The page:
Oil & Gas Sector Correction Scorecards:




The Cruel Injustice of the Fed’s Bubbles in Housing


by Charles Hugh Smith

As the generational war heats up, we should all remember the source of all the bubbles and all the policies that could only result in generational poverty: The Federal Reserve.

Federal Reserve chair Janet Yellen recently treated the nation to an astonishing lecture on the solution to rising wealth inequality–according to Yellen, low-income households should save capital and buy assets such as stocks and housing.

It’s difficult to know which is more insulting: her oily sanctimony or her callous disregard for facts. What Yellen and the rest of the Fed Mafia have done is inflate bubbles in credit and assets that have made housing unaffordable to all but the wealthiest households.

Fed policy has been especially destructive to young households: not only is it difficult to save capital when your income is declining in real terms, housing has soared out of reach as the direct consequence of Fed policies.

Two charts reflect this reality. The first is of median household income, the second is the Case-Shiller Index of housing prices for the San Francisco Bay Area.

I have marked the wage chart with the actual price of a modest 900 square foot suburban house in the S.F. Bay Area whose price history mirrors the Case-Shiller Index, with one difference: this house (and many others) are actually worth more now than they were at the top of the national bubble in 2006-7.

But that is a mere quibble. The main point is that housing exploded from 3 times median income to 12 times median income as a direct result of Fed policies. Lowering interest rates doesn’t make assets any more affordable–it pushes them higher.

The only winners in the housing bubble are those who bought in 1998 or earlier. The extraordinary gains reaped since the late 1990s have not been available to younger households. The popping of the housing bubble did lower prices from nosebleed heights, but in most locales price did not return to 1996 levels.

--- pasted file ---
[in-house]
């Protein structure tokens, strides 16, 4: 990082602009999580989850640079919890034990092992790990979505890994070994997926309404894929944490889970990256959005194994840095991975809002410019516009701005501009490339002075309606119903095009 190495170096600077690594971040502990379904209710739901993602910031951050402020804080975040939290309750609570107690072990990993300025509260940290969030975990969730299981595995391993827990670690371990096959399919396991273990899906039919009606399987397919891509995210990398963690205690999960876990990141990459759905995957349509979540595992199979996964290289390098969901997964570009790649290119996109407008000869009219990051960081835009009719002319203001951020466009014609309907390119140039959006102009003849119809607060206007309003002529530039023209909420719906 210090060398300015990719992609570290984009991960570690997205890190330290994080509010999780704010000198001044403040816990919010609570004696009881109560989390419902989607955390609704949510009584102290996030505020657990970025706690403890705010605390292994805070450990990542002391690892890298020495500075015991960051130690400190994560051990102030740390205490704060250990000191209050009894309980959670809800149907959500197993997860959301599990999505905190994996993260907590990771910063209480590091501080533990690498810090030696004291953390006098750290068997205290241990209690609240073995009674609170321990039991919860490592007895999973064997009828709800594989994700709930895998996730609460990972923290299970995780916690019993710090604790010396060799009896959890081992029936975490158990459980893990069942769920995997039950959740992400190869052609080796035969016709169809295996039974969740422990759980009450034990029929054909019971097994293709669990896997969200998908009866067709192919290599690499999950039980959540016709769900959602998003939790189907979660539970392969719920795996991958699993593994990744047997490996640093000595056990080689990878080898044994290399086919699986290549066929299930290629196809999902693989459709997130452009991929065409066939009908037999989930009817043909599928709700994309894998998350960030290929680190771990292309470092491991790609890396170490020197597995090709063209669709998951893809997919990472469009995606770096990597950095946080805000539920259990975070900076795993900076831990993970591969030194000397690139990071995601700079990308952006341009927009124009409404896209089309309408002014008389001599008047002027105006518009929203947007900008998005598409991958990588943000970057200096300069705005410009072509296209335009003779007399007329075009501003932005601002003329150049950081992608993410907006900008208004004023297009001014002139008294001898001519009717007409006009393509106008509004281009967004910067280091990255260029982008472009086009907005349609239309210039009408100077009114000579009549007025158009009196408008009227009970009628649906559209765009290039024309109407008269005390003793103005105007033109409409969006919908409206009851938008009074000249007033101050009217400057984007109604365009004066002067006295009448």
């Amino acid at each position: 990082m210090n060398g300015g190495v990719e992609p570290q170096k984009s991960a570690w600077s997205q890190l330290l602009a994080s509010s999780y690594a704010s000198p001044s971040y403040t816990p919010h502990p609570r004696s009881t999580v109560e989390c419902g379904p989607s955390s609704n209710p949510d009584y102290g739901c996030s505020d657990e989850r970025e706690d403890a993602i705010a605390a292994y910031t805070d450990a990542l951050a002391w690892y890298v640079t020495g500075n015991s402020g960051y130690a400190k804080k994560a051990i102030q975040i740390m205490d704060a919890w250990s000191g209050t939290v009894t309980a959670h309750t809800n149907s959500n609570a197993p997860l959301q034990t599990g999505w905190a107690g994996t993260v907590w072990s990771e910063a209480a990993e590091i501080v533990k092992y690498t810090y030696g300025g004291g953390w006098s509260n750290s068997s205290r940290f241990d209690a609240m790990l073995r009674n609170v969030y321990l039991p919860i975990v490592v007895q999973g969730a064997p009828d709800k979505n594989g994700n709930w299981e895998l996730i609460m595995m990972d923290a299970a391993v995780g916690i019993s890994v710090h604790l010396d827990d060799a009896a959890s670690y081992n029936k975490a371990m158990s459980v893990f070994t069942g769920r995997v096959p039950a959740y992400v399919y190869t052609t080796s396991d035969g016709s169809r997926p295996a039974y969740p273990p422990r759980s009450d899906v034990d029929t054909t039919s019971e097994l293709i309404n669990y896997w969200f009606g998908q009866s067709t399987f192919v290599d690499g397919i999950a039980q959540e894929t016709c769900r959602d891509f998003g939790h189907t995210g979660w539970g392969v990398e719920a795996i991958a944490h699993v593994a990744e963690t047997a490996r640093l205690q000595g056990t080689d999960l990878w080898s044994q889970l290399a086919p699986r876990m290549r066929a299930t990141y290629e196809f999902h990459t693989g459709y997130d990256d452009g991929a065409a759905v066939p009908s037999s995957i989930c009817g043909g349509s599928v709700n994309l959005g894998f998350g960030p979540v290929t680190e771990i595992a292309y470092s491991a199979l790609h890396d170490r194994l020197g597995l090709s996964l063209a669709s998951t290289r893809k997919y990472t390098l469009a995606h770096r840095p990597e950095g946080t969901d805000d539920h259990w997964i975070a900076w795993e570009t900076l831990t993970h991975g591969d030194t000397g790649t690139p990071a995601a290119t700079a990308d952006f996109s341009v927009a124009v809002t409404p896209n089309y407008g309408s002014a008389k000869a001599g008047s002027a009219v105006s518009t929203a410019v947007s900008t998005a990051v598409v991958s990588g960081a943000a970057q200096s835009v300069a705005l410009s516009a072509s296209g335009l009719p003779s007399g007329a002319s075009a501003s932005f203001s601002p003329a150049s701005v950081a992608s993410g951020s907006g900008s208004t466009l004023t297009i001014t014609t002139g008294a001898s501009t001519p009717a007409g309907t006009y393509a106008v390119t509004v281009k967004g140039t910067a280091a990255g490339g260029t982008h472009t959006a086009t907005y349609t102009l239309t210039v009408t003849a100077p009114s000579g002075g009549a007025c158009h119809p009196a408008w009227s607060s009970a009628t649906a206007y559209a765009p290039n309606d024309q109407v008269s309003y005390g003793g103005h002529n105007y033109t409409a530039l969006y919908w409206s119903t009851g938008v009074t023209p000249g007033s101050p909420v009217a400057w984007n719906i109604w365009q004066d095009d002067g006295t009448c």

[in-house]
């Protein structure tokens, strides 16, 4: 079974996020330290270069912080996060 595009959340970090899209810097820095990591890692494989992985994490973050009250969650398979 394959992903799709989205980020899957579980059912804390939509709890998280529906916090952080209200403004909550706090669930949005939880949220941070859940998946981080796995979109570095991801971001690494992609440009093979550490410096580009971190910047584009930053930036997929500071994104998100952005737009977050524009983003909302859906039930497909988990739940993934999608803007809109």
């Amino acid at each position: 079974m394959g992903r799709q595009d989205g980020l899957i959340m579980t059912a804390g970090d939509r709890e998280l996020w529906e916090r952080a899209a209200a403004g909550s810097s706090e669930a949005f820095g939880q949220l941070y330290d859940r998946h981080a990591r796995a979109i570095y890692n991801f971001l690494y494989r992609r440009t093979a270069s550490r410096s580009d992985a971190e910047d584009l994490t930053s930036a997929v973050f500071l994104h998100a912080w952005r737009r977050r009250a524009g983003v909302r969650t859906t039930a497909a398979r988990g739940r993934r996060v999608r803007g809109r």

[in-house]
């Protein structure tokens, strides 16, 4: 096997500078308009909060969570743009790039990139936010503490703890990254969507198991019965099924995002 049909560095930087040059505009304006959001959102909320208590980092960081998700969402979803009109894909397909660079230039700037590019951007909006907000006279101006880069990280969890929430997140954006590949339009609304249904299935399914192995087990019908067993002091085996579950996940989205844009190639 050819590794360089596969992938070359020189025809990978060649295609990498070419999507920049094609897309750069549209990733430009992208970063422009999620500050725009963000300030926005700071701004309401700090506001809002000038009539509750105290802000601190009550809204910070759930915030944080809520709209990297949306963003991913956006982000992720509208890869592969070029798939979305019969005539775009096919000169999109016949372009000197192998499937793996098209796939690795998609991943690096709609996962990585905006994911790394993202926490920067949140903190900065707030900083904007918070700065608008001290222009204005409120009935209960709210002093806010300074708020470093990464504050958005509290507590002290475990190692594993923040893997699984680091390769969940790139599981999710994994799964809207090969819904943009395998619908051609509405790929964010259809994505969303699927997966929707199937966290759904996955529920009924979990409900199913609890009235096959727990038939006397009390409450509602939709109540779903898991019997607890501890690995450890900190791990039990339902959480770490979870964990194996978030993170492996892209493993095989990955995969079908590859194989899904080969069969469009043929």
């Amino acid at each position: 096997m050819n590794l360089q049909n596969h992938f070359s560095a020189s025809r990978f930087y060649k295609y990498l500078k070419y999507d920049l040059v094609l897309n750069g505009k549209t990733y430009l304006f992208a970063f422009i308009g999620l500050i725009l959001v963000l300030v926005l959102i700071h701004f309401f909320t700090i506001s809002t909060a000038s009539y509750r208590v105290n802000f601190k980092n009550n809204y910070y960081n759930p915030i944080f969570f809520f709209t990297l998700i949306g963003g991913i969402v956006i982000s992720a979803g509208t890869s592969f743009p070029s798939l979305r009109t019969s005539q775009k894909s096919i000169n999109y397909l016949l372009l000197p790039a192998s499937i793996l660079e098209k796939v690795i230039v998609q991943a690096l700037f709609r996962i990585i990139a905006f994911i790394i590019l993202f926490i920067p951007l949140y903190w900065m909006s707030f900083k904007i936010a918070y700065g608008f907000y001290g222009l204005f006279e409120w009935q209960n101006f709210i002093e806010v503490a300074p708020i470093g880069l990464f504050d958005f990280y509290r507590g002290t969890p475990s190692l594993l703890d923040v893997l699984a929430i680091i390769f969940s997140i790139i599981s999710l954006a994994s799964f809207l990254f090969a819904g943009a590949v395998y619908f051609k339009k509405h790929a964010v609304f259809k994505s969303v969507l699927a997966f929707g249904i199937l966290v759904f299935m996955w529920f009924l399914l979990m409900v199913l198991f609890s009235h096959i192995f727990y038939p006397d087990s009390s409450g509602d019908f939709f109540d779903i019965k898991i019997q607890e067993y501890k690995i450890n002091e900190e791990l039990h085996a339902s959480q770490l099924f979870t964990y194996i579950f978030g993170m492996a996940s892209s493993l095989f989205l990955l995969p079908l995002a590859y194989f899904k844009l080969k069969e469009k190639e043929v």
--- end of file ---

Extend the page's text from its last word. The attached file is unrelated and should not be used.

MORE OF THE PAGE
As a multiple of real (inflation-adjusted) income, in many areas housing is more expensive than it was at the top of the 2006 bubble.

While Yellen and the rest of the Fed Mafia have been enormously successful in blowing bubbles that crash with devastating consequences, they failed to move the needle on household income. Median income has actually declined since 2000.

Inflating asset bubbles shovels unearned gains into the pockets of those who own assets prior to the bubble, but it inflates those assets out of reach of those who don’t own assets–for example, people who were too young to buy assets at pre-bubble prices.

Inflating housing out of reach of young households as a matter of Fed policy isn’t simply unjust–it’s cruel. Fed policies designed to goose asset valuations as a theater-of-the-absurd measure of “prosperity” overlooked that it is only the older generations who bought all these assets at pre-bubble prices who have gained.

In the good old days, a 20% down payment was standard. How long will it take a young family to save $130,000 for a $650,000 house? How much of their income will be squandered in interest and property taxes for the privilege of owning a bubblicious-priced house?

If we scrape away the toxic sludge of sanctimony and misrepresentation from Yellen’s absurd lecture, we divine her true message: if you want a house, make sure you’re born to rich parents who bought at pre-bubble prices.

As the generational war heats up, we should all remember the source of all the bubbles and all the policies that could only result in generational poverty: The Federal Reserve.

How Low Can the Price of Oil Plunge?

https://i0.wp.com/www.gulf-times.com/NewsImages/2014/10/27/30d677e0-63da-4004-ac67-2ce174ec36a9.jpgby Wolf Richter

It is possible that a miracle intervenes and that the price of oil bounces off and zooms skyward. We’ve seen stocks perform these sorts of miracles on a routine basis, but when it comes to oil, miracles have become rare. As I’m writing this, US light sweet crude trades at $76.90 a barrel, down 26% from June, a price last seen in the summer of 2010.

But this price isn’t what drillers get paid at the wellhead. Grades of oil vary. In the Bakken, the shale-oil paradise in North Dakota, wellhead prices are significantly lower not only because the Bakken blend isn’t as valuable to refiners as the benchmark West Texas Intermediate, but also because take-away capacity by pipeline is limited. Crude-by-rail has become the dominant – but more costly – way to get the oil from the Northern Rockies to refineries on the Gulf Coast or the East Coast.

These additional transportation costs come out of the wellhead price. So for a particular well, a driller might get less than $60/bbl – and not the $76.90/bbl that WTI traded for at the New York Mercantile Exchange.

Fracking is expensive, capital intensive, and characterized by steep decline rates. Much of the production occurs over the first two years – and much of the cash flow. If prices are low during those two years, the well might never be profitable.

Meanwhile, North Sea Brent has dropped to $79.85 a barrel, last seen in September 2010.